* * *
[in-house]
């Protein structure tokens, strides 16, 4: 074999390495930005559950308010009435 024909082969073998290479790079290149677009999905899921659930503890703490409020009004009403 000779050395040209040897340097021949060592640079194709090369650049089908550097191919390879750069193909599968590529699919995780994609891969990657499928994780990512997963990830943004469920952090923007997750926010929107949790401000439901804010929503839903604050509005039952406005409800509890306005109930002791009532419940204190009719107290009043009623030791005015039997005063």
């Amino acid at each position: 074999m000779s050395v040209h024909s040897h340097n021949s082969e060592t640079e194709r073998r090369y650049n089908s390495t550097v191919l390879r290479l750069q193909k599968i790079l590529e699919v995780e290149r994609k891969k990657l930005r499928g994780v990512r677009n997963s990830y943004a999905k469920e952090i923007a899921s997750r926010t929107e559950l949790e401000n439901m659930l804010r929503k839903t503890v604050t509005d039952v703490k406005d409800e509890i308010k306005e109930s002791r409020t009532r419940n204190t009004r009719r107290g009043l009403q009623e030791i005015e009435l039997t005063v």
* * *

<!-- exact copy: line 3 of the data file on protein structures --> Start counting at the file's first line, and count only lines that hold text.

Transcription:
């Amino acid at each position: 074999m000779s050395v040209h024909s040897h340097n021949s082969e060592t640079e194709r073998r090369y650049n089908s390495t550097v191919l390879r290479l750069q193909k599968i790079l590529e699919v995780e290149r994609k891969k990657l930005r499928g994780v990512r677009n997963s990830y943004a999905k469920e952090i923007a899921s997750r926010t929107e559950l949790e401000n439901m659930l804010r929503k839903t503890v604050t509005d039952v703490k406005d409800e509890i308010k306005e109930s002791r409020t009532r419940n204190t009004r009719r107290g009043l009403q009623e030791i005015e009435l039997t005063v």